A long-term investigation into plane crashes over the last twenty years has revealed some alarming results. The National Transportation Safety Board discovered an upward trend in the use of impairing medications and illegal drugs among pilots. The overwhelming majority were among general aviation pilots rather than commercial pilots.
Authorities have found that four times as many pilots who were killed in plane crashes tested positive for some kind of drug compared to crashes that occurred in the twenty years prior to the study period. Investigators began to look into the drug history of pilots as they realized that more and more of the public was abusing drugs. The increase in drug abuse led many to wonder if pilots were abusing more drugs than before as well.
The NTSB explains that some of the drugs the pilots tested positive for would not affect their ability to fly a plane. They did admit that there were some pilots testing positive for sleeping pills, narcotic painkillers and marijuana – all of which would certainly have an impact on their piloting skills. Interestingly, the most common drug to be found in the pilot’s systems was Benedryl. Benedryl is an antihistamine that can cause drowsiness.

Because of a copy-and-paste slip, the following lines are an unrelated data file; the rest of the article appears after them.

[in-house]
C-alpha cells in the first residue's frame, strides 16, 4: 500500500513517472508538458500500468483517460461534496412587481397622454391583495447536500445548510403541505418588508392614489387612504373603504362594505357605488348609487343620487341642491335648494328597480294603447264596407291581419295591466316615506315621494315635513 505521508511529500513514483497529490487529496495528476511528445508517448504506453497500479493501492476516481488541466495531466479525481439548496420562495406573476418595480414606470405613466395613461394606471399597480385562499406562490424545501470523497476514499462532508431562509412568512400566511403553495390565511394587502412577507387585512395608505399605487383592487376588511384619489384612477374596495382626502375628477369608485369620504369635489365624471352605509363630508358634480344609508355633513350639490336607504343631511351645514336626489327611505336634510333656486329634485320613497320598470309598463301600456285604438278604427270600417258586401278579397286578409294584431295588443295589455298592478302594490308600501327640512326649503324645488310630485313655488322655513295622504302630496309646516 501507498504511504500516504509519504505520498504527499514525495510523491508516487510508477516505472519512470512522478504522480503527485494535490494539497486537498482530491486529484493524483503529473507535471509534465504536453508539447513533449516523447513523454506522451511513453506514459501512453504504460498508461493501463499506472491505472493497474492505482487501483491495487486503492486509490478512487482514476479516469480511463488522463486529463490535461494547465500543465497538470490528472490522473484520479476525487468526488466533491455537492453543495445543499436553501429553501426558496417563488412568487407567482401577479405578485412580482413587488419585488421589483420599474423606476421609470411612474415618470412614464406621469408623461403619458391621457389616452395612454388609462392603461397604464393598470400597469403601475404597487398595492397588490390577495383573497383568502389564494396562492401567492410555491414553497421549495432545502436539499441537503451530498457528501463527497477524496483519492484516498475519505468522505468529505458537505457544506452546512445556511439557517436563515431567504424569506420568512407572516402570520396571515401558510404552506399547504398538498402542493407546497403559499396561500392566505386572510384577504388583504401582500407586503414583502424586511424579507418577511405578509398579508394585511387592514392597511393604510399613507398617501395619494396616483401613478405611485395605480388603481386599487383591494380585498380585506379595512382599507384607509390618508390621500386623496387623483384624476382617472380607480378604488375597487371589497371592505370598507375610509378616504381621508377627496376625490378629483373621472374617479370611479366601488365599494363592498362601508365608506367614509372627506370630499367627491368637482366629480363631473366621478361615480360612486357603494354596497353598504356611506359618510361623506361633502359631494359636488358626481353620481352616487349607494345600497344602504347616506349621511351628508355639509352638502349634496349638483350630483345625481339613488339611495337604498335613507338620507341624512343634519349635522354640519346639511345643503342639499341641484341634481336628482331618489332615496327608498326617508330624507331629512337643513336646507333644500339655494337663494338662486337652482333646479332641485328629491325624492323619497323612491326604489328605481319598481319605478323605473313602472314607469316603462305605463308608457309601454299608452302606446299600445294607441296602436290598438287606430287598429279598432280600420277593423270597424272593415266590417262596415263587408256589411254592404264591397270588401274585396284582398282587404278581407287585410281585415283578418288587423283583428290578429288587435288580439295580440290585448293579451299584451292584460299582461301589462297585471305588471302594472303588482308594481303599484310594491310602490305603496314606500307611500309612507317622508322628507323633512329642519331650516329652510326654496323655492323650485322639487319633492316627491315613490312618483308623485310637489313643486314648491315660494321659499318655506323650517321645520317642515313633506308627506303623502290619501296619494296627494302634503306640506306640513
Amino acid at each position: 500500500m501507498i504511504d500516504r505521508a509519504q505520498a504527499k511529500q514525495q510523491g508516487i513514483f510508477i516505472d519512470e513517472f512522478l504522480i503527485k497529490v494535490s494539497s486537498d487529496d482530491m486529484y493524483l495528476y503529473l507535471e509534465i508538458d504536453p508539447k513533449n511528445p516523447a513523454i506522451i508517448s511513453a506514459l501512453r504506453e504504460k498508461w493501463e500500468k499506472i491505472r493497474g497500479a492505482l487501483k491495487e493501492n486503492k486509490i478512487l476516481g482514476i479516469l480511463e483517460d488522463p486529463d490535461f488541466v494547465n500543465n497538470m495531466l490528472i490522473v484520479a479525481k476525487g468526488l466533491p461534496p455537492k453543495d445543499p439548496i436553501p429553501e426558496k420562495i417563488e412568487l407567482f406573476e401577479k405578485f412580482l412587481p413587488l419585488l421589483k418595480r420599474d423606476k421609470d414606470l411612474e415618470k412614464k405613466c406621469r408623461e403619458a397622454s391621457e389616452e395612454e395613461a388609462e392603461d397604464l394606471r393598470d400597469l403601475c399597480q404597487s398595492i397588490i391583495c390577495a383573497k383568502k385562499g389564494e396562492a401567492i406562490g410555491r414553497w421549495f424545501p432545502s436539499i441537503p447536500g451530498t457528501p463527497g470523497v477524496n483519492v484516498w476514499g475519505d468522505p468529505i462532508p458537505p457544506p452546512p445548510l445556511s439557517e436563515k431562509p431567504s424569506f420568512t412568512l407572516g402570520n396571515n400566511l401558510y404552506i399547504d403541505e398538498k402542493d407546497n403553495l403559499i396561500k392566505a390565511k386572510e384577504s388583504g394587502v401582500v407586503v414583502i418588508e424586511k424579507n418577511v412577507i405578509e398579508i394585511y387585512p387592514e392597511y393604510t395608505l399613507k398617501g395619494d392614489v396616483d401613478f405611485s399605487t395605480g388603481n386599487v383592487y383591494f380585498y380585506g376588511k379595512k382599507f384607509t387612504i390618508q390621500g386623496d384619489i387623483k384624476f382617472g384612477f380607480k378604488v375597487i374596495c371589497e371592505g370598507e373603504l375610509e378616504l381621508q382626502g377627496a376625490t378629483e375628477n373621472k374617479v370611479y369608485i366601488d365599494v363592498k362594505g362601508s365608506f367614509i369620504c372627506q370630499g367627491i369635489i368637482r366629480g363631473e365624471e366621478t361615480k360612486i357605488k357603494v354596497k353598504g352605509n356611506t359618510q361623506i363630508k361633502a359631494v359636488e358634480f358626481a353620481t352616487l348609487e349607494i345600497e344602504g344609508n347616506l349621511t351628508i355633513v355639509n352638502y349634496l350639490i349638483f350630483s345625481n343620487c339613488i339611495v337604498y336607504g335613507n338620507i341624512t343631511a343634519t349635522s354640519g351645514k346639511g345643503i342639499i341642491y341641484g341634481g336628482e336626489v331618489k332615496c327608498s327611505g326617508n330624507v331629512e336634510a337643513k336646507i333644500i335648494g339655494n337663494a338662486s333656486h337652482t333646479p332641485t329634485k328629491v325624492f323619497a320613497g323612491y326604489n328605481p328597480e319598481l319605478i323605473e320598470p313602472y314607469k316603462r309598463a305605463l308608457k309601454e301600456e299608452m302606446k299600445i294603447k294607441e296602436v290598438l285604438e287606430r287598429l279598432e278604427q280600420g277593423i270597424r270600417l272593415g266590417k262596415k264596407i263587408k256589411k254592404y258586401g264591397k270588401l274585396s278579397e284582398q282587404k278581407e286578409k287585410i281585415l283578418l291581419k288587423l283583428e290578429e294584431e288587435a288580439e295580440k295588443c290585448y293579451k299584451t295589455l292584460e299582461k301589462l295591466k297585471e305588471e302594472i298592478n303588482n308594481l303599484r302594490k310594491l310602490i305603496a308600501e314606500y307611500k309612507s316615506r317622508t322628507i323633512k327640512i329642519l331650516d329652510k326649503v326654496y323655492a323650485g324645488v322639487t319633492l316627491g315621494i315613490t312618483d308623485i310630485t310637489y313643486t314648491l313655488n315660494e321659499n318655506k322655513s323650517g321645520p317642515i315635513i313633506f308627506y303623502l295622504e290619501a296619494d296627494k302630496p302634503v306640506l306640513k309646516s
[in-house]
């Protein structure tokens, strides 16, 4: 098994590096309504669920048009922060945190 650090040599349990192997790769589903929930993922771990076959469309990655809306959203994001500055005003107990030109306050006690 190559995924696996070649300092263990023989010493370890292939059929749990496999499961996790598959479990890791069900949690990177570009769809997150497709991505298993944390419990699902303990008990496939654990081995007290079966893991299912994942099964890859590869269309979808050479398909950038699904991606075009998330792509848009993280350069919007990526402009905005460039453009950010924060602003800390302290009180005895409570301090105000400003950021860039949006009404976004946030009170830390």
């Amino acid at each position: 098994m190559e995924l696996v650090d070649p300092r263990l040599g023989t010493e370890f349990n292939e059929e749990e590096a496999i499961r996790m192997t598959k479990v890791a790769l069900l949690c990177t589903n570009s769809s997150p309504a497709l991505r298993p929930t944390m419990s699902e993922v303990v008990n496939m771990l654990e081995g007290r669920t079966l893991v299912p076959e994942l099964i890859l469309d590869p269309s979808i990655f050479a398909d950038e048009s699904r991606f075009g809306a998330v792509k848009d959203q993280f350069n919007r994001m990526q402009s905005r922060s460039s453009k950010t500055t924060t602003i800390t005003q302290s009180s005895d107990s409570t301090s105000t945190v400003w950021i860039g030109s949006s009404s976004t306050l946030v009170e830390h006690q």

The report goes on to explain that pilots are not taking the side effects of prescription and over the counter medication seriously. Forty percent of pilots who were killed in plane crashes in 2011 tested positive for prescription drugs or over the counter medications that would have impaired their ability to fly a plane safely.
“Some drugs have the potential to significantly impair the user’s level of alertness, judgment, reaction time or behavior leading to transportation accidents,” explained an NTSB spokesperson.
In addition to over the counter medication and prescription drugs, illegal drugs increased as well. Just over 2 percent of pilots tested between 1990 and 1997 tested positive for illegal drugs. That percentage grew between 2008 and 2012 to nearly 4 percent. The increase in pilots failing the test for illegal drugs is being attributed largely to marijuana use.
The National Transportation Safety Board did not test for the presence of alcohol in any of the crashes, however they are confident that alcohol does not play a significant role in the cause behind plane crashes over the last twenty years.